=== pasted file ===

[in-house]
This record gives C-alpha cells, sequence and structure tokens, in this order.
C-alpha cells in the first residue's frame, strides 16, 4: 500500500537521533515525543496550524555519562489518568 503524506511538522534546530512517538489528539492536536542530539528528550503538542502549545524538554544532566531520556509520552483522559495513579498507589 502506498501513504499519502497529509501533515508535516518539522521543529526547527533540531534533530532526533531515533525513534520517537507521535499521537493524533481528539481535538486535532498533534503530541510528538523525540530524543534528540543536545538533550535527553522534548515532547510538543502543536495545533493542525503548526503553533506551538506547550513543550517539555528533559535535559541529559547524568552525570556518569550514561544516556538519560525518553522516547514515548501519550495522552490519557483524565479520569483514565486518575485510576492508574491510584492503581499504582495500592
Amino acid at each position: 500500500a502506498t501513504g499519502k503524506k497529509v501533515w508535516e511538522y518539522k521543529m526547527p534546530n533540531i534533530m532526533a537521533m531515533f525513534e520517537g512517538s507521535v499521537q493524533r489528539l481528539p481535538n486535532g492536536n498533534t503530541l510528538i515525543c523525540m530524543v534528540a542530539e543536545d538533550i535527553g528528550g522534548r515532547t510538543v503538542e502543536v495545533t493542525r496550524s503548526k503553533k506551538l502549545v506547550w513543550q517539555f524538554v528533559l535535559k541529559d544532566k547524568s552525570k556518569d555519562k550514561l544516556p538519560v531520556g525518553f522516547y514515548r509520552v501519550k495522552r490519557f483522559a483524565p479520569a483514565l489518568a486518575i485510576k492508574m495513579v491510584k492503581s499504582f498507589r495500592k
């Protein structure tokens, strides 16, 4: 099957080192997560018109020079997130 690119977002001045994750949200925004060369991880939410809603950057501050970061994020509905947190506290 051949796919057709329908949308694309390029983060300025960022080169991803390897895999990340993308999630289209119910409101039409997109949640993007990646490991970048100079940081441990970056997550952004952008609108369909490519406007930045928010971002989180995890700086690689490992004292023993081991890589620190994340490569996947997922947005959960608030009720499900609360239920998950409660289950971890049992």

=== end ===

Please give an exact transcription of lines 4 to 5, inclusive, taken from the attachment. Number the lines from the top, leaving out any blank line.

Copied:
Amino acid at each position: 500500500a502506498t501513504g499519502k503524506k497529509v501533515w508535516e511538522y518539522k521543529m526547527p534546530n533540531i534533530m532526533a537521533m531515533f525513534e520517537g512517538s507521535v499521537q493524533r489528539l481528539p481535538n486535532g492536536n498533534t503530541l510528538i515525543c523525540m530524543v534528540a542530539e543536545d538533550i535527553g528528550g522534548r515532547t510538543v503538542e502543536v495545533t493542525r496550524s503548526k503553533k506551538l502549545v506547550w513543550q517539555f524538554v528533559l535535559k541529559d544532566k547524568s552525570k556518569d555519562k550514561l544516556p538519560v531520556g525518553f522516547y514515548r509520552v501519550k495522552r490519557f483522559a483524565p479520569a483514565l489518568a486518575i485510576k492508574m495513579v491510584k492503581s499504582f498507589r495500592k
């Protein structure tokens, strides 16, 4: 099957080192997560018109020079997130 690119977002001045994750949200925004060369991880939410809603950057501050970061994020509905947190506290 051949796919057709329908949308694309390029983060300025960022080169991803390897895999990340993308999630289209119910409101039409997109949640993007990646490991970048100079940081441990970056997550952004952008609108369909490519406007930045928010971002989180995890700086690689490992004292023993081991890589620190994340490569996947997922947005959960608030009720499900609360239920998950409660289950971890049992």